I agree, the more local the organization, the better. How to help those in need? I still think keeping the help at the local level is more efficient, and more personal, too.

    It’s like we all have the same goal, just very, VERY different ways of getting there.

  9. David Miller says:

    Beth, you’ve read me over the years… I am a pretty middle of the road kind of guy. And you know that i am always struggling with how someone serious about faith, finds his way in politics.

    How do we line up faith and politics is incredibly difficult.

  10. Beth says:

    Not really, Dave, the government is not supposed to tell you how to practice your faith right? And our Constitution is based on the idea of freedom, including freedom of religion, so if you think to be a good Christian means to give away everything you have, live in communes and share everything equally with your commune, you are free to do so. You just cannot force anyone else to practice their faith that way. If others want to do the same, and they are not infringing on anyone else’s rights in doing so, go for it!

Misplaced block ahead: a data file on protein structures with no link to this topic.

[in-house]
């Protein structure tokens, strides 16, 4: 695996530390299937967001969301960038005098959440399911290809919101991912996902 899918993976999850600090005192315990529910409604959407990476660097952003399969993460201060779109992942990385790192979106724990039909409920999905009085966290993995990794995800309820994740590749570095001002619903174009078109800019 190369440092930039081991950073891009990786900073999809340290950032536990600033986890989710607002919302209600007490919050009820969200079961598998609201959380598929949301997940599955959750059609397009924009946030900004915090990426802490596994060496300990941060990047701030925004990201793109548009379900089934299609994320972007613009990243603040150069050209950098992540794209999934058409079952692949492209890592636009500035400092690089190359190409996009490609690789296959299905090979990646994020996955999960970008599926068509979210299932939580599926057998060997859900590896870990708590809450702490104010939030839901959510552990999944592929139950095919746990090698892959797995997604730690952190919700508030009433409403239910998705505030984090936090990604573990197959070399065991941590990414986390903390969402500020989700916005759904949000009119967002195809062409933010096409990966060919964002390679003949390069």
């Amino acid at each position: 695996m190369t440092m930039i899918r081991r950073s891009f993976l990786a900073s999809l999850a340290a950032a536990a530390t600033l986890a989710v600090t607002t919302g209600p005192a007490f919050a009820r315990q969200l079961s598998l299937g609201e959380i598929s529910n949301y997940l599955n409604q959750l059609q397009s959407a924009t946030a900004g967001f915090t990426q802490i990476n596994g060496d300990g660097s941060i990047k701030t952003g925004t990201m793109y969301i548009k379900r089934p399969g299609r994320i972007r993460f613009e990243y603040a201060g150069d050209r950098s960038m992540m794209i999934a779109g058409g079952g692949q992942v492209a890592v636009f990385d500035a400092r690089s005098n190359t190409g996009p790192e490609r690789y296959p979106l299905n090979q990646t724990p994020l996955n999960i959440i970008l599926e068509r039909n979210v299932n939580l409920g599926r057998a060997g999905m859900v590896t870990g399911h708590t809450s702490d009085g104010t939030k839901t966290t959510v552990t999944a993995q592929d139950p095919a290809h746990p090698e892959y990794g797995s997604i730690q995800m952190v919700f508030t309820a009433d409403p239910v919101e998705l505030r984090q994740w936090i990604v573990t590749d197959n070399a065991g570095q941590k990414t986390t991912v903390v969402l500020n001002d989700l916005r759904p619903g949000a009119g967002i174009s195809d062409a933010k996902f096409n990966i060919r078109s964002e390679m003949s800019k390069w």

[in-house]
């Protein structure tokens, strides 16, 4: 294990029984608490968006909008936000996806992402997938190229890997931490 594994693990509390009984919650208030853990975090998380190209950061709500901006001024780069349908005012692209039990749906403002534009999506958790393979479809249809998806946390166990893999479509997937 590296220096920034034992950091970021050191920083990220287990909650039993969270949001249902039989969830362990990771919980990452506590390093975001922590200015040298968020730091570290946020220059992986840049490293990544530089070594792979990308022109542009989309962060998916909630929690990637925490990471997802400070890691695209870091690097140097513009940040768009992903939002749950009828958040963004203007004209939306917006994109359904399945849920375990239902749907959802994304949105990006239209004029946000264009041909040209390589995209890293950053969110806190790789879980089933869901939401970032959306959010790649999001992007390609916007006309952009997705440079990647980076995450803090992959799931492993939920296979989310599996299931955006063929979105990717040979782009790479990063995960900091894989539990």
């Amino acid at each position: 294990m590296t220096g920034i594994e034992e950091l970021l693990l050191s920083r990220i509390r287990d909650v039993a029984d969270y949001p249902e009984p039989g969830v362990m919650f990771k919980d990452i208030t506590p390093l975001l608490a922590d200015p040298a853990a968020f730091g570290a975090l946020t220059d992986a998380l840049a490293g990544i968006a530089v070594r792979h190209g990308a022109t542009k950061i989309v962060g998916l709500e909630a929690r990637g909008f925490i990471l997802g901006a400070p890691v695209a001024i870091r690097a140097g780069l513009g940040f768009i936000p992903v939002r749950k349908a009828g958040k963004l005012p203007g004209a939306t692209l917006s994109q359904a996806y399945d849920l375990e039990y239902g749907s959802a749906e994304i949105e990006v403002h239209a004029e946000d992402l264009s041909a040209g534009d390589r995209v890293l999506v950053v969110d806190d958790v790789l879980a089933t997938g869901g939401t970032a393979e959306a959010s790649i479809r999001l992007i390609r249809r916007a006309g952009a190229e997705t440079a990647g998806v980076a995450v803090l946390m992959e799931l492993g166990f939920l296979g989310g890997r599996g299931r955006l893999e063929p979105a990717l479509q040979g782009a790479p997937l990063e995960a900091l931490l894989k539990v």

But expecting the government to govern in a way that makes you feel like you are being a good Christian, or electing a certain politician with the idea that they will have the government run in good Christian fashion, is not how the Constitution works.

  11. David Miller says:

    What I do not understand is this… how can someone, anyone, compartmentalize their life in such as way as to have one section, say politics, where they can operate outside of their religious convictions.

    If elected officials claim allegiance to a faith, and really believe it to the extent that it cause them to act differently, how can they then say but that is not true when they serve in government?

    I know we live under secular rule, but perhaps that is why religious leaders have shied away from government service for years… reconciling the two is very hard.

    Ellul, one of the leading theologians of the 20th century argues that is the reason Jesus did not participate in his defense before her received the penalty of death… because he did not want to legitimize government as standing alongside faith as equals…